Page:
In Windows 10 version 1607 (the "Anniversary Update" released in August 2016) Microsoft removed the easy-to-find on/off switch to disable Cortana, but at least there is a registry value named "AllowCortana" that can be set to zero to disable Cortana instead.
But will this registry value block all of Cortana's Internet usage, both now and in the future? This is unknown, but at least we can also use the built-in Windows Firewall to block all outbound Cortana network traffic, just in case. That's what this article is about.
PowerShell Script: Block-Cortana.ps1
The Block-Cortana.ps1 PowerShell script will:
- Set the above-mentioned AllowCortana value to zero to disable Windows 10 Cortana for all but local searches.
- Disable all built-in Windows Firewall rules related to Cortana.
- Add a Windows Firewall rule to block the Cortana APPX package by name from making outbound connections to the Internet.
- Add additional Windows Firewall rules to block the outbound Internet connections of all Cortana-related EXE binaries individually, just in case blocking the Cortana APPX package by name doesn't work in the future.
The Block-Cortana.ps1 script is in the SEC505 zip file. Please look in the \Day1-PowerShell folder inside that zip to find the script.
The zip file contains all the scripts for my six-day course at the SANS Institute on "Securing Windows and PowerShell Automation" (course number SEC505). Like all the other scripts in that zip download, the Block-Cortana.ps1 script is free and in the public domain.
To run the script, right-click PowerShell and run as administrator, then enter the path to the script, like this:
Then, reboot your computer to disable Cortana. The firewall rules do not require a reboot, they take effect immediately.
If you want to see the firewall rules created by the script, open the Windows Firewall graphical tool (search in the Start screen) and look in the Outbound Rules container for rules named "Block Cortana*".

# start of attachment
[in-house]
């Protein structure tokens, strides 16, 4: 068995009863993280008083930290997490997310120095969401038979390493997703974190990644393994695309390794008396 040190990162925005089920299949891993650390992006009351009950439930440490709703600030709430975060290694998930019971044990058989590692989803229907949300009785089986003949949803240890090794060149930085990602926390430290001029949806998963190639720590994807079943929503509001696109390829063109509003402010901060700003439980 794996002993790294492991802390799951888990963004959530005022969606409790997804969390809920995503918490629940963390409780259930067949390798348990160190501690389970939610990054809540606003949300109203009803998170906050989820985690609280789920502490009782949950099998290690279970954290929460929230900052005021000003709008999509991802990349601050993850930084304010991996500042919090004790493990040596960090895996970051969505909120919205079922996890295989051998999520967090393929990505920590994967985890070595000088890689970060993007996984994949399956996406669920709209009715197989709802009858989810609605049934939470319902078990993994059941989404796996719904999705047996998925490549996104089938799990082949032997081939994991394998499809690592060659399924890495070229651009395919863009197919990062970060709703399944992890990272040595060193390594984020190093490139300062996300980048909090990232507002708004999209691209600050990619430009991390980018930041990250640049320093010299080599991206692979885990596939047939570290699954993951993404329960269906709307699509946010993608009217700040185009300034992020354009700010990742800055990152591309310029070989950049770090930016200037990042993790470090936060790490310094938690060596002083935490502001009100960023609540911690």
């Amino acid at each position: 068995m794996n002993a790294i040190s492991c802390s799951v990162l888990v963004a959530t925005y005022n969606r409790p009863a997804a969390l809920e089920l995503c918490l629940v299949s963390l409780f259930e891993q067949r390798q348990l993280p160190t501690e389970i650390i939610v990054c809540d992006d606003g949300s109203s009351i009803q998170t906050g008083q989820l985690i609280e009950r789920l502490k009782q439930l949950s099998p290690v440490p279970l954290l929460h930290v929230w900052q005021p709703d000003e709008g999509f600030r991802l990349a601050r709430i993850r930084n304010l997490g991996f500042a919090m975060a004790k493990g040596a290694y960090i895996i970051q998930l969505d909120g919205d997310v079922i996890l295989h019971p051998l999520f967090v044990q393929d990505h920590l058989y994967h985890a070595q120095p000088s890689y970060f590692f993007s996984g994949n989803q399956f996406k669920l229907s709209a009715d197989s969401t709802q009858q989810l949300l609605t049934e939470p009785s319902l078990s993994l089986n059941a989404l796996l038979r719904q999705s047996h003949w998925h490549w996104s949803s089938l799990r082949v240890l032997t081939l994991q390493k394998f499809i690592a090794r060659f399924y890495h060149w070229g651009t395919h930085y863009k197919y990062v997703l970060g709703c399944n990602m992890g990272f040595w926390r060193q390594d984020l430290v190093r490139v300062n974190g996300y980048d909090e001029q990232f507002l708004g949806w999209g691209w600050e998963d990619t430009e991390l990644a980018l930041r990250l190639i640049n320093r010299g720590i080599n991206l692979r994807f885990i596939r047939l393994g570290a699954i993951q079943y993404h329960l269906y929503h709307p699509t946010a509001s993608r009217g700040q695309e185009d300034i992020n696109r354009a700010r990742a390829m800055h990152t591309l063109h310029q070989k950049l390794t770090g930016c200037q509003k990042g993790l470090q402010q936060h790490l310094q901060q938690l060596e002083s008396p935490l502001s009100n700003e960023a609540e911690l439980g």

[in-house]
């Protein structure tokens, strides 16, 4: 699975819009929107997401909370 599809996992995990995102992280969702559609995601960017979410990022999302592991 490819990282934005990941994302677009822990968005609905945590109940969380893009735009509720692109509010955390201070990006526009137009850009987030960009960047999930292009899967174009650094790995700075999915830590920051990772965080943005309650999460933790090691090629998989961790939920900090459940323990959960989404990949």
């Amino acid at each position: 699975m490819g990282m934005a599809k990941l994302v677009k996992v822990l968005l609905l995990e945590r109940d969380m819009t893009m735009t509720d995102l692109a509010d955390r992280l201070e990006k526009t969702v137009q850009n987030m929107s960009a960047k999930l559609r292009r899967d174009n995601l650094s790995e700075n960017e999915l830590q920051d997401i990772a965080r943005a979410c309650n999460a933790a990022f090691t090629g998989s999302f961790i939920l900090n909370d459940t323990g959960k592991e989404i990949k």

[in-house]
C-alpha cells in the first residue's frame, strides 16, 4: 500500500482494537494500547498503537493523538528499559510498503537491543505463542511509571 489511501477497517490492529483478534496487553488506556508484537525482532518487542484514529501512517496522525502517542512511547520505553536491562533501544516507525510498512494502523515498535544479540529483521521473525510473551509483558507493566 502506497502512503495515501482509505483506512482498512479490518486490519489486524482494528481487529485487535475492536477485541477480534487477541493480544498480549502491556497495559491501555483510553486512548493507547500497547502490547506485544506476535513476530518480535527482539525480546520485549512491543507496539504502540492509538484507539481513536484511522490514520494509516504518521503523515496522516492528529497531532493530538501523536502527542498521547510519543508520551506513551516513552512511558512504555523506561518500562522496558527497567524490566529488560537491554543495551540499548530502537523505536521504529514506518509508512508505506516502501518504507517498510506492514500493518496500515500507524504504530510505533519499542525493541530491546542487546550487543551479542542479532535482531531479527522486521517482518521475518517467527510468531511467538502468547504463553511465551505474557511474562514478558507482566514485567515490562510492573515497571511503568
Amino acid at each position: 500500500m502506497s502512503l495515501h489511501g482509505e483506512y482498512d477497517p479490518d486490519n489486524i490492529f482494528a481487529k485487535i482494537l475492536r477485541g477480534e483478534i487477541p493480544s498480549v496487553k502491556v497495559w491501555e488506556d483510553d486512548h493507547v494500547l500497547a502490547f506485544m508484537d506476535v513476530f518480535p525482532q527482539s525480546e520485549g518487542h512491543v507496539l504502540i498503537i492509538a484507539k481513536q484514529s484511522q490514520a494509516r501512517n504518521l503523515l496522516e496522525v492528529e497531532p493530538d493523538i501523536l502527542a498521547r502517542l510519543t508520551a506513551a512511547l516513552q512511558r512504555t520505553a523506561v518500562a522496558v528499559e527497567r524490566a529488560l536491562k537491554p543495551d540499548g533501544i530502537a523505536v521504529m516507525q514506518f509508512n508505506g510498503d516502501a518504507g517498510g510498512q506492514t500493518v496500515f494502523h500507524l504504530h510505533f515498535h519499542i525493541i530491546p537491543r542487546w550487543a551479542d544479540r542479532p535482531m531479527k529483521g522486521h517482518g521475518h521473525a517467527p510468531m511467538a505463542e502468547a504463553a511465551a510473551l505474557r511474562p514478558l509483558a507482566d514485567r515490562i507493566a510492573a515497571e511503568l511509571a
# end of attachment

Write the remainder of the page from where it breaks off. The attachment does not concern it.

In an enterprise, the script may be executed at scale through PowerShell remoting, as a Group Policy startup script, as a run-once "immediate task" with the Task Scheduler (which may itself be managed through Group Policy) and with other enterprise management tools of course.
Script requires Windows 10 version 1607 or later, any edition (here is how to find your version number).
The script does not require Active Directory domain membership, but it must be run with administrative privileges, i.e., as a user account in the local Administrators group.
The PowerShell execution policy on the computer must allow running scripts.
After running the script, a reboot is required to disable Cortana, but the script does not trigger a reboot itself. If you want this, add the Restart-Computer command to the end of the script.
Run the script with the optional -Verbose switch to show progress information.
Use the -EnableCortana switch to reverse out the changes made by the script. This will re-enable Cortana, re-enable the built-in firewall rules for Cortana, and delete all the firewall rules added by the script (other firewall rules will not be touched).
The script does not disable any services, terminate any processes, or delete any files related to Cortana, hence, Cortana can still be used for local searches, such as for searching for settings and apps. The script does not hide or disable any Cortana-related settings in the GUI either.
The firewall rules added by the script only block outbound packets from the Cortana APPX package binaries when destined for the Internet. It's possible that future Cortana updates might use intranet or local subnet networking in a useful way, so not all outbound packets are dropped whatsoever, only those destined for the Internet. How is "Internet" defined in the firewall rules? See the Scope tab of the firewall rules created by the script, where the keyword "Internet" has a special meaning understood by the Windows Firewall. Internet traffic is not defined in the script as some set of IP address ranges that must be managed. No rules are added to drop any inbound connections (though the built-in Cortana rule which does allow inbound connections is disabled by the script).
If Microsoft plays games to prevent the above registry value or these Windows Firewall rules from working in the future, such as if Microsoft renames the Cortana APPX package or the Cortana-related EXE files, then the script can be re-run again to try to cover the new EXE binaries (I plan to update the script as necessary, but the rules are refreshed with the latest Cortana EXE paths whenever the script is run again to hopefully make script changes unnecessary).
If you wish to edit the script yourself, feel free! The code is pretty simple as far as PowerShell scripts go, and it's in the public domain.
(I also spent some time experimenting with sinkholing the DNS names for Microsoft's telemetry, Cortana and Dr Watson servers, but it breaks too much other functionality to be worth it...poison pill?)
The Block-Cortana.ps1 script is free and in the public domain, no rights reserved. The script is provided "AS IS" without any warranties or guarantees whatsoever; use at your own risk; no technical support is available or will be provided. Cortana, Active Directory, Windows, and Windows 10 are products and/or trademarks of Microsoft Corporation throughout the Known Universe.
20-Aug-2016: first posted.
25-Aug-2016: added more usage notes and the DNS sinkhole link.